Also although never dwelt on by Haller, homeopathy is frequently used by vets, who report that all sorts of patients – dogs, cats, birds, donkeys – often benefit enormously from the treatment. What kind of placebo could possibly be at work in those cases? Is it possible that the placebo effect can be felt as it were at second hand, through the owners?

(One is reminded, too, of the famous British alternative healer Mathew Manning whose reputation was such that he was invited to address London’s Royal College of Surgeons in the 1980s. At question time he faced much professional contempt as doctor after doctor accused him of ‘just using the placebo effect’. ‘Well,’ said Manning, ‘If it’s so easy why don’t you do it?’)

Shadow Medicine is a very sound, carefully academic work, erring on the side of wordy worthiness. It’s not an easy read and occasionally lapses into downright dullness, which in itself might deter many who are excited by the questions surrounding the placebo phenomenon. But stylistic considerations aside, it simply stops far too short. Understanding the placebo effect could lead to huge leaps in our understanding of illness and wellness – not to mention human consciousness - but sadly, despite the author’s heroic efforts, this is not the book that will do it. Perhaps Haller might consider a sequel, in which the placebo itself is the star? -- Lynn Picknett
 

1.10.14

MYSTERIES ON FILE

David Clarke. Britain’s X-traordinary Files. Bloomsbury, 2014.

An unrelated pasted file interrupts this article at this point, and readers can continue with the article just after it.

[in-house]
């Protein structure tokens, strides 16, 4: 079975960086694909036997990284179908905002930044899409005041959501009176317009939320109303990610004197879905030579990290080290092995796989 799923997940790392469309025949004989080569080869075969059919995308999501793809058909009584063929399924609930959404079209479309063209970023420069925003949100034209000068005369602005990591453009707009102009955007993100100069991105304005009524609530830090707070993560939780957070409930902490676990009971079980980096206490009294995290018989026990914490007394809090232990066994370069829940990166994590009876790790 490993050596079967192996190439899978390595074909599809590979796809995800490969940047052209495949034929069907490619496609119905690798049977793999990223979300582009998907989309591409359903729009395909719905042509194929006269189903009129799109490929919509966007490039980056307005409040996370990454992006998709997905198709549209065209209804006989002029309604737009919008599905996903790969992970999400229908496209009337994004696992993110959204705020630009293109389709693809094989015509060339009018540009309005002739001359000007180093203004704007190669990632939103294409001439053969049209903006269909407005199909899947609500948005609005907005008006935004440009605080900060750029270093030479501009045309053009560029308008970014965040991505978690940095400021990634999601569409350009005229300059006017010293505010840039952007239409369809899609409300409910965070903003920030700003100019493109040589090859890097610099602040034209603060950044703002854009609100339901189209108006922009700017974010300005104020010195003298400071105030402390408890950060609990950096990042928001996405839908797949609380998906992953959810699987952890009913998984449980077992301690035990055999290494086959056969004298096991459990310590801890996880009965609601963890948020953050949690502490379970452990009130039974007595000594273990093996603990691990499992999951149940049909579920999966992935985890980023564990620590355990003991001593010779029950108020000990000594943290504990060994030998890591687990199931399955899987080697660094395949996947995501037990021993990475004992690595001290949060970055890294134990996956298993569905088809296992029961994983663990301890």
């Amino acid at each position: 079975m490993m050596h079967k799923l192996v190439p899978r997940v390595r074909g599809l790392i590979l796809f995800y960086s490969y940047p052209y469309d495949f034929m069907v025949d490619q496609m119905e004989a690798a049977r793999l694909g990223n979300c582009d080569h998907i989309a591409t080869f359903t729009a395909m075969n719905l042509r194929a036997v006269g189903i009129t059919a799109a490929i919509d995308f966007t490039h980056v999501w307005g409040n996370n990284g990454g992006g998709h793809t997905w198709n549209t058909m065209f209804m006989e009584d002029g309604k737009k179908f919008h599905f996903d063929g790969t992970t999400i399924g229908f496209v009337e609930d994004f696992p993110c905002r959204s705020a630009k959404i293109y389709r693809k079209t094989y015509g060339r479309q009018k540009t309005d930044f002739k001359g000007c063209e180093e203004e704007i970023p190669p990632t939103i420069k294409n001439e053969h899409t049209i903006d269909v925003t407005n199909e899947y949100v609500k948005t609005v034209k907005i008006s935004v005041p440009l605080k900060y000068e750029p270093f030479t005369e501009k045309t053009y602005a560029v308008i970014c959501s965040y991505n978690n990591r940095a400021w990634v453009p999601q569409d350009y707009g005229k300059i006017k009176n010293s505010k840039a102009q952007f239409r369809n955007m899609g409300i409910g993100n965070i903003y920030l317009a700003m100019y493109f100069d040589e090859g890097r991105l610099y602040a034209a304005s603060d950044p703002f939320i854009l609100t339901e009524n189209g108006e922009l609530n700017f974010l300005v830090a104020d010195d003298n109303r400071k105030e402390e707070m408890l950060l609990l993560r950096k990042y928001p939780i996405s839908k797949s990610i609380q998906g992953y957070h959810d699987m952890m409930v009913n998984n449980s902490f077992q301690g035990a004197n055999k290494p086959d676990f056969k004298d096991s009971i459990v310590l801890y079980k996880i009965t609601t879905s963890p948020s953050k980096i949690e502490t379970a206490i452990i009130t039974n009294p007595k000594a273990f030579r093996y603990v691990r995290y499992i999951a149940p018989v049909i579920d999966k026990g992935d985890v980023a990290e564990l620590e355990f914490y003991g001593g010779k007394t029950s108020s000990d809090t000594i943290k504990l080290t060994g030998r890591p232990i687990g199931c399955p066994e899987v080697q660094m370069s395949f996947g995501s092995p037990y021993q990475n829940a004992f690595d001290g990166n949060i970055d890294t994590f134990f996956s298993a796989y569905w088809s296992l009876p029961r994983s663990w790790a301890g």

There is a perception among many members of the public that archives are rather dull, fusty places full of the property deeds of the rich, or long boring ledgers. David Clarke’s new book shows how wrong this can be. Hidden in the vaults of The National Archives at Kew, the British Library, the Imperial War Museum, and similar institutions are strange and spooky stories, stories that Clarke suggests we should call the uncanny.
 
As is appropriate this year the book starts with uncanny tales of war, such as the Angels of Mons and the disappearing Norfolks from the First World War. If these are well known, much less well known are the stories of death-ray machines which emerged in the inter-war years, promoted by inventors such as Harry Grindell-Matthews. These machines were supposed to use electricity to stop engines, though, of course, no working example was ever constructed. Later the tales influenced much ufolore, in which vehicles were halted in the presence of flying saucers by what were called 'electromagnetic effects', though no persistent evidence of such an effect was ever produced.
 
The death-ray lore was born out of the expectation that new technologies were always round the corner, this was the time of the mass development of radio, the beginnings of television, the spread of the telephone, vacuum cleaner, washing machine, fridge and the rapid spread of electrical house lighting. If there was a fear behind such ideas, there was also a hope, that some technological marvel would prevent the bombers getting through.